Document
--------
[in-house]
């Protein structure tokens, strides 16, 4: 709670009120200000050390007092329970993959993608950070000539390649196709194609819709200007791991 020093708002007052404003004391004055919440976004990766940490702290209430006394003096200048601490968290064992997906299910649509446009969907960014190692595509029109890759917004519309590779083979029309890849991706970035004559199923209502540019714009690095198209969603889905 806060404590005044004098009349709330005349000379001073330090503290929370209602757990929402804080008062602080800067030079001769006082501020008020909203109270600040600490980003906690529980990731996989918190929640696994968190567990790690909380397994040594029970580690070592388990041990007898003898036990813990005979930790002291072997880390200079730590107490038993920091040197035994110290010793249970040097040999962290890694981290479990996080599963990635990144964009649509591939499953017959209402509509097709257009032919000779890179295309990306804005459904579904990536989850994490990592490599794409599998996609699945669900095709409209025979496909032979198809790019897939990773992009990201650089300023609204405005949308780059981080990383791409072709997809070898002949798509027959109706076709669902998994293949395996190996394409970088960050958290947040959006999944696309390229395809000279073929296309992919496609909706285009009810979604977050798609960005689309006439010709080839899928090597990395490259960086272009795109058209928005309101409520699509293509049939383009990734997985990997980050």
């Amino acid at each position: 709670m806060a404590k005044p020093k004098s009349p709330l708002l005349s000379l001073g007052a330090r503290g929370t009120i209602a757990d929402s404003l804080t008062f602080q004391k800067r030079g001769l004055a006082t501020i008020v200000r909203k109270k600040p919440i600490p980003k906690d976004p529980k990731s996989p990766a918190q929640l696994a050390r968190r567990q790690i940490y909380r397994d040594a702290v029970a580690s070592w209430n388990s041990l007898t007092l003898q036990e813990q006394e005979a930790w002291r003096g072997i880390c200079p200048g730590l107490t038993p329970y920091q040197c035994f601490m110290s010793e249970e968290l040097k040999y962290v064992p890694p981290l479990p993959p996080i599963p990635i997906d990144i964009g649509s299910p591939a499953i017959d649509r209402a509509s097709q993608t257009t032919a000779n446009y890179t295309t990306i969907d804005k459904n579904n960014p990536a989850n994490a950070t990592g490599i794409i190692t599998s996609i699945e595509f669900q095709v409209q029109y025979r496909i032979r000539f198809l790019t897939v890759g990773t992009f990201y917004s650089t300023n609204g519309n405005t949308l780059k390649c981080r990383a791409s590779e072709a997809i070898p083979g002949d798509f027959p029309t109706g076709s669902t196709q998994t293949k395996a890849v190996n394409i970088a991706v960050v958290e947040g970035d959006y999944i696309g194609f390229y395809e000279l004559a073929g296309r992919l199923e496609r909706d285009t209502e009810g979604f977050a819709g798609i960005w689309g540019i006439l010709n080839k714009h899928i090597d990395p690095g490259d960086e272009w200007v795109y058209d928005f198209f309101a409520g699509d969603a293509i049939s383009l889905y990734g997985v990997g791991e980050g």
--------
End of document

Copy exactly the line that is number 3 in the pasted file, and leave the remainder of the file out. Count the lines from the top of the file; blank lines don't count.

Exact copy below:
């Amino acid at each position: 709670m806060a404590k005044p020093k004098s009349p709330l708002l005349s000379l001073g007052a330090r503290g929370t009120i209602a757990d929402s404003l804080t008062f602080q004391k800067r030079g001769l004055a006082t501020i008020v200000r909203k109270k600040p919440i600490p980003k906690d976004p529980k990731s996989p990766a918190q929640l696994a050390r968190r567990q790690i940490y909380r397994d040594a702290v029970a580690s070592w209430n388990s041990l007898t007092l003898q036990e813990q006394e005979a930790w002291r003096g072997i880390c200079p200048g730590l107490t038993p329970y920091q040197c035994f601490m110290s010793e249970e968290l040097k040999y962290v064992p890694p981290l479990p993959p996080i599963p990635i997906d990144i964009g649509s299910p591939a499953i017959d649509r209402a509509s097709q993608t257009t032919a000779n446009y890179t295309t990306i969907d804005k459904n579904n960014p990536a989850n994490a950070t990592g490599i794409i190692t599998s996609i699945e595509f669900q095709v409209q029109y025979r496909i032979r000539f198809l790019t897939v890759g990773t992009f990201y917004s650089t300023n609204g519309n405005t949308l780059k390649c981080r990383a791409s590779e072709a997809i070898p083979g002949d798509f027959p029309t109706g076709s669902t196709q998994t293949k395996a890849v190996n394409i970088a991706v960050v958290e947040g970035d959006y999944i696309g194609f390229y395809e000279l004559a073929g296309r992919l199923e496609r909706d285009t209502e009810g979604f977050a819709g798609i960005w689309g540019i006439l010709n080839k714009h899928i090597d990395p690095g490259d960086e272009w200007v795109y058209d928005f198209f309101a409520g699509d969603a293509i049939s383009l889905y990734g997985v990997g791991e980050g």